Co-operatives and debt

So what do Prof Bazzani’s findings tell us about the capital structure of large co-ops?

Compared to commercial corporations, large co-ops tend to have more equity and less debt. Prof Bazzani particularly found that co-ops in the agriculture and food industries, and wholesale and retail trade, tended to have low leverage.

“This aspect makes the co-operatives more solid in a financial sense and less dependent on external financing,” he says.

It is hard not to conclude that the co-operative structure itself helps to ensure that they are more resilient than commercial companies who are dependent on the whims of external investors.

But co-operative banks have much higher leverage ratios than other co-ops. This is typical of banks in general: co-operative banks in this respect are no worse than commercial ones. The shortage of equity is particularly acute in European co-operative banks.

Related: What is the role of co-ops in building a frugal society?

Prof Bazzani accepts this – and its consequences, lower net income and poorer return on equity – as a necessary feature of the banking industry, and commends co-operative banks for their conservative approach to lending that makes them less risky. But I am unconvinced.

Thin equity slices have two effects: they raise the risk of losses for bondholders and large depositors (recent legislation by the EU reduces the likelihood of taxpayer support), and they discourage banks from taking risk.

But lending to risky enterprises is essential for economic growth – and in Europe, only banks really perform this function. Discouraging banks from taking risk, therefore, is a recipe for economic stagnation.

In their book “The Bankers’ New Clothes”, Anat Admati and Martin Hellwig argue that banks should have much larger equity slices. This would enable them to lend to risky enterprises such as small businesses without putting depositors at risk.

I wonder whether co-operative banks could take a lead on this, progressively reducing their leverage to the level of non-banks so that their risky lending is supported far more by equity than debt.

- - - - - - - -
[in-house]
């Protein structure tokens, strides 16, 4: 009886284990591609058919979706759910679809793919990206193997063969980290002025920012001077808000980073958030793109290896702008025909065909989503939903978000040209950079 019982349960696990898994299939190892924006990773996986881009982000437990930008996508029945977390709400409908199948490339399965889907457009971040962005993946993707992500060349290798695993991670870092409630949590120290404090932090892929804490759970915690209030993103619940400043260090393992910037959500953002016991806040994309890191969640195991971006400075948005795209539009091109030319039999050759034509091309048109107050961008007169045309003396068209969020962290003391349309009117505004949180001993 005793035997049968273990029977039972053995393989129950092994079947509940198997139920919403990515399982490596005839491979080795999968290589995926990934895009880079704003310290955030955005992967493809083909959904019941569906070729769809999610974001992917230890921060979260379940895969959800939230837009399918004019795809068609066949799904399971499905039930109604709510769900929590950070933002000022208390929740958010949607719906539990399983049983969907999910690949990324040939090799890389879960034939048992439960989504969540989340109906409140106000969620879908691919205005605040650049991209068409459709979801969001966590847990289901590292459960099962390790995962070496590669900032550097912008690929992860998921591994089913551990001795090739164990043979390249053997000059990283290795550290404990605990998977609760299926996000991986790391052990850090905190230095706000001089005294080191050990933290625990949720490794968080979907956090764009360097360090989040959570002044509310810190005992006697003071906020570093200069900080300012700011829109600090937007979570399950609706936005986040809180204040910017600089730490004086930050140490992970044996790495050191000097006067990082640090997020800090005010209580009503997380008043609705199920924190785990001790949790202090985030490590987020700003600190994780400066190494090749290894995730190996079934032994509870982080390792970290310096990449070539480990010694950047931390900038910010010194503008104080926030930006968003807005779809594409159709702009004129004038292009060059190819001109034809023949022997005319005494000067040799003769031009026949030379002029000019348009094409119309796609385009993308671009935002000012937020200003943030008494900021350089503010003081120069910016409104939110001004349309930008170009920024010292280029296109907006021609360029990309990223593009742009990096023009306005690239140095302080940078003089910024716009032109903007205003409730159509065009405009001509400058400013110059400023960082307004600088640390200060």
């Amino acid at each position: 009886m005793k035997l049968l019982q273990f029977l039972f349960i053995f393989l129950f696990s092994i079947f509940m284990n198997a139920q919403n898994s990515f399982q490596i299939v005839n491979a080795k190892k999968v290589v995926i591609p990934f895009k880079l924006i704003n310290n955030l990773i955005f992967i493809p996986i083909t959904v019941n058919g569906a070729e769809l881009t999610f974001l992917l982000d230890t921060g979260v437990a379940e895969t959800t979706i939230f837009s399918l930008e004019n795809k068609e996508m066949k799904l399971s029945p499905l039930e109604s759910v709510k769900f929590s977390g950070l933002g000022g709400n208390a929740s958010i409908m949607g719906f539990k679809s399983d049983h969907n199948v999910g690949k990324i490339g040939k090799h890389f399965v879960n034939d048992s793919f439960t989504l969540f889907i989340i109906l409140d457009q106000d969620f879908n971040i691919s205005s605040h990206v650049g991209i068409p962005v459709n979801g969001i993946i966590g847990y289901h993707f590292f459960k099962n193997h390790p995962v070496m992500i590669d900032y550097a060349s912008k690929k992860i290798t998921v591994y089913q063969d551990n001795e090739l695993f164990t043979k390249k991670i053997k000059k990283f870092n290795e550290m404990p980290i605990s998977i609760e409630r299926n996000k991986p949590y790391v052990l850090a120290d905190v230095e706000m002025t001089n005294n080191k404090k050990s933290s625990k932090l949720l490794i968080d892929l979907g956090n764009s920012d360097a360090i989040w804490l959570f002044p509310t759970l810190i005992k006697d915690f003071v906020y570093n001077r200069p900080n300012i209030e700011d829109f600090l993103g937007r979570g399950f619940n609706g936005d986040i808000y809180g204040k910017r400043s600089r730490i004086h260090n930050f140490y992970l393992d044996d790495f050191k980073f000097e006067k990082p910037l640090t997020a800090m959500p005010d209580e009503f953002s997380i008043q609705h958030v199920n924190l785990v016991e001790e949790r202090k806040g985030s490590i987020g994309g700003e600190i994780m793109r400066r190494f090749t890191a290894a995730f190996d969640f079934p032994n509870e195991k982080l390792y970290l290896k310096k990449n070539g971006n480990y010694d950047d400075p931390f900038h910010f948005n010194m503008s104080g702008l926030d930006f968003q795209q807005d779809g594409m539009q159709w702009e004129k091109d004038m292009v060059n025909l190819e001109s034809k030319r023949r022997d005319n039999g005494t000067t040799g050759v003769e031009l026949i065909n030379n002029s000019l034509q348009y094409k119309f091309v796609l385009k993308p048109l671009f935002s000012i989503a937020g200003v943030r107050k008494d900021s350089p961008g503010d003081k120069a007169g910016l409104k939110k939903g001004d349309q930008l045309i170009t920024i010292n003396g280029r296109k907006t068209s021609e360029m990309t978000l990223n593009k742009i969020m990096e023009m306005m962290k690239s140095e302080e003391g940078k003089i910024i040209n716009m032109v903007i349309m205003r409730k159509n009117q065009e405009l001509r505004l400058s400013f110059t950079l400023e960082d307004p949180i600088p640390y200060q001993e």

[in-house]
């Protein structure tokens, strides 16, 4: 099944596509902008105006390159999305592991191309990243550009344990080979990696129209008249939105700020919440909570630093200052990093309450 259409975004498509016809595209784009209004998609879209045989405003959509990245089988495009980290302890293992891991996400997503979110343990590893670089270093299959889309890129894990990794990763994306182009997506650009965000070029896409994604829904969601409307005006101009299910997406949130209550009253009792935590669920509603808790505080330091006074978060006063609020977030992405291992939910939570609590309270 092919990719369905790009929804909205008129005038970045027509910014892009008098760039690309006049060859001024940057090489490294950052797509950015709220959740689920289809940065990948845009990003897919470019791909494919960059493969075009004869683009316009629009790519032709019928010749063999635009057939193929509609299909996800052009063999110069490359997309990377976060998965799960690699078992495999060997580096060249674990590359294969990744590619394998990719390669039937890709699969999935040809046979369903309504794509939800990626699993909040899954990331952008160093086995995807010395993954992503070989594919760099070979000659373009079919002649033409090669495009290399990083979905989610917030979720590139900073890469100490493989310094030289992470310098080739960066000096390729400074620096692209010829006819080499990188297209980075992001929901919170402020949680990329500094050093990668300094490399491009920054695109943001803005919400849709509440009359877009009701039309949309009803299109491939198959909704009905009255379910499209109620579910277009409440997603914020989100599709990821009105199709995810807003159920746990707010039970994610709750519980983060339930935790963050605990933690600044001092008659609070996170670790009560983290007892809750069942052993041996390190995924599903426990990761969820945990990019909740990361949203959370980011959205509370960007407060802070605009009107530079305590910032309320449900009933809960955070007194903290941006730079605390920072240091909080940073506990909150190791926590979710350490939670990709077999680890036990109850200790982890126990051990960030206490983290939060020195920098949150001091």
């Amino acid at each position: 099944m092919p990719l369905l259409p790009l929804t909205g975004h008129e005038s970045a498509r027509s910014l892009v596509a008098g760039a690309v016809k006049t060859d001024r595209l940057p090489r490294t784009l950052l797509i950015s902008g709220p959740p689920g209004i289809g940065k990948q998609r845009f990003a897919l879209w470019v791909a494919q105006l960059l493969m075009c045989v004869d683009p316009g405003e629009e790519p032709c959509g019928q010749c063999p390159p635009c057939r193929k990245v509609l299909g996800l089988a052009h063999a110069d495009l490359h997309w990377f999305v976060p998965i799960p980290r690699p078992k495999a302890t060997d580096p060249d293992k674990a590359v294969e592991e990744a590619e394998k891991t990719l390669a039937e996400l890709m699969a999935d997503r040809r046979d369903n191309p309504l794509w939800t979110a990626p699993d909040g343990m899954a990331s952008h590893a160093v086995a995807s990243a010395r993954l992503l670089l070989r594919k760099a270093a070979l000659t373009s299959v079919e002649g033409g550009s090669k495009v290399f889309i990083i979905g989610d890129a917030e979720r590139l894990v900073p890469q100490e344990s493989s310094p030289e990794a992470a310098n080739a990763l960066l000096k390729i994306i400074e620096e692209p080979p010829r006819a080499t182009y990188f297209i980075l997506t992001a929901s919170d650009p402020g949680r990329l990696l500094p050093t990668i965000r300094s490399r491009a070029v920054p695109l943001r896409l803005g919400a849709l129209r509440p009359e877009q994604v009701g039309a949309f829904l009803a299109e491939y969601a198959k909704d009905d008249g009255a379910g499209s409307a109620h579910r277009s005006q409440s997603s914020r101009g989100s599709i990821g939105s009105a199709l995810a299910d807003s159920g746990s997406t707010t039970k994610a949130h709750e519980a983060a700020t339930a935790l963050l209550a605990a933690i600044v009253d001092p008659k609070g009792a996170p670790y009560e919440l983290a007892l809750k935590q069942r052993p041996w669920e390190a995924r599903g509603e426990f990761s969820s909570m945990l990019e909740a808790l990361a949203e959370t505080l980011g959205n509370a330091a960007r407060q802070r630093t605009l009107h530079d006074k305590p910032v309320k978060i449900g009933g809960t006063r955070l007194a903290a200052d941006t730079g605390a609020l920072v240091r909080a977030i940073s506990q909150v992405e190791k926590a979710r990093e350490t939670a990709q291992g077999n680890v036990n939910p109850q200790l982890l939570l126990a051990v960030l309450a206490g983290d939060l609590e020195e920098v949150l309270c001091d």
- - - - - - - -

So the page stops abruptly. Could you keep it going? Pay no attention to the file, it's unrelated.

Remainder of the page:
Prof Bazzani wishes co-operative banks would invest more in technological innovation: I agree with this, but I think respecting co-operative values requires a more cautious, longer-term approach to investment. “Grow your own” does not mean borrow money from the bank and run down to the garden centre to splash out on the latest designer plants.

The co-operative model, vindicated

Prof Bazzani finds little evidence for the widespread belief that co-ops struggle to raise capital for investment. Large co-ops are generally well capitalised, financially sound and conservatively governed. This comes as a huge relief – and a great vindication of the co-operative model.

In the past, the belief that co-operatives can’t raise capital has led to swathes of demutualisations. We now know that demutualisation simply makes the new company a target for takeover: not one of the building societies floated in the 1980s and 1990s now survives as an independent organisation. In contrast, the UK’s fifth-largest lender, Nationwide, remains a mutual – and has never required a government bailout.

In view of this, do we really need regulatory initiatives to create new forms of financial instrument to help co-operatives raise capital without being seen to do so? These instruments are fraught with problems. They are risky by definition, since they combine features of both debt and equity and it is not always clear how they would be treated in the event of losses. And they are too often sold to the wrong people.

Related: Former Co-op Bank chief executive admits misconduct

We have recently seen, in Italy and here in the UK, what happens when ordinary people are persuaded to buy subordinated debt (e.g. preference shares, PIBS, PPDS) as higher-interest forms of retirement savings. In Italy, when four failing banks were put into resolution, many elderly people lost their savings – and one man committed suicide.

In the UK, the fact that many of the Co-op Bank’s PIBS and preference shares were owned by ordinary people caused a storm which led eventually to the Co-op Group losing control of the Bank to a helpful consortium of hedge funds that made these small investors a better offer.

Should co-operatives be using such instruments at all? Surely co-operative values mean being honest, transparent and fair to their members – in capital structure decisions as with everything else?

It seems clear to me that co-operatives can and should eschew raising capital by means of hybrid financial instruments that are open to misunderstanding and abuse. Let’s keep things simple. Equity means equity, and debt means debt. And for a co-operative, there should be a lot of members’ equity, and not so much debt. Even if it is a bank.